When we think about taking medicines, we imagine popping a pill, or perhaps receiving a shot or IV.
Those methods target the chemical pathways of our bodies. But a new approach to medicine would instead leverage the electrical signals that govern many of our bodies' functions.
"The concept is to use neural technology to communicate directly with those nerve pathways that go to your heart, go to your spleen, go to your other internal organs, and use the neural interface to monitor what's going on, assess health status and then intervene to make changes to organ system functions to restore health," said Doug Weber. He's a program manager in the biological technologies office at the Defense Advanced Research Projects Agency, or DARPA, which is helping fund the work.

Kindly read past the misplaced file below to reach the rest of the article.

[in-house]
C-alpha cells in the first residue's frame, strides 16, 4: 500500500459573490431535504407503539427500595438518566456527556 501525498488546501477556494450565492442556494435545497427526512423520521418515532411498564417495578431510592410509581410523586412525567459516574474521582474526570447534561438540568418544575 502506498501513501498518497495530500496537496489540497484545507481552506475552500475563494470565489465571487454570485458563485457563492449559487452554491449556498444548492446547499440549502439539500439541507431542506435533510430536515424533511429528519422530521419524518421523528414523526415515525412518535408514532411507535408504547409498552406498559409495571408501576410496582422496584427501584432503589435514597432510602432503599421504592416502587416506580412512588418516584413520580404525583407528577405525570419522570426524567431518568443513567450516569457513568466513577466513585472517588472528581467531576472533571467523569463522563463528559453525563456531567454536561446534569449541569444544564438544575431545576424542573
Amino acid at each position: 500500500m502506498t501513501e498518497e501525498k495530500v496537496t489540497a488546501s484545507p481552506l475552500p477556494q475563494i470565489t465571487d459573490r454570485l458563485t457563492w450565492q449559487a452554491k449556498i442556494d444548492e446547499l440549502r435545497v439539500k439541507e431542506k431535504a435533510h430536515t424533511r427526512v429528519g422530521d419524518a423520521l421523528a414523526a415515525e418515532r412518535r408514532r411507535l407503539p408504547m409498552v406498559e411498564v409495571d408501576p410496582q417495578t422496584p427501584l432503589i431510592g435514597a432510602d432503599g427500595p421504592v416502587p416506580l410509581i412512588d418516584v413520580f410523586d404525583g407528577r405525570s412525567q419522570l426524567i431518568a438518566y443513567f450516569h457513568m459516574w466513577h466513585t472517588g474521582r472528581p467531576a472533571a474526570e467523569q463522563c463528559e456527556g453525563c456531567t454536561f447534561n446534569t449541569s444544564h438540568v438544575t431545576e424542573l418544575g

The idea would be to implant tiny electrodes onto nerves that could deliver signals to correct dysfunction that causes disease. It's like a pacemaker but on a micro-scale.
"We need to understand both how things are wired up and how communication takes place along those pathways," Weber said. "It's the latter portion of the problem that still needs greater work."
Weber cautions the research is still years away from becoming reality. But he's hopeful "electrical prescriptions" could at some point be a new option for treating disease.
"It all comes down to communication of information throughout your nervous system and between the different cells of your body," Weber said. "There the chemist's approach in the form of drugs, and there's the electrical engineer's approach in the form of electrics."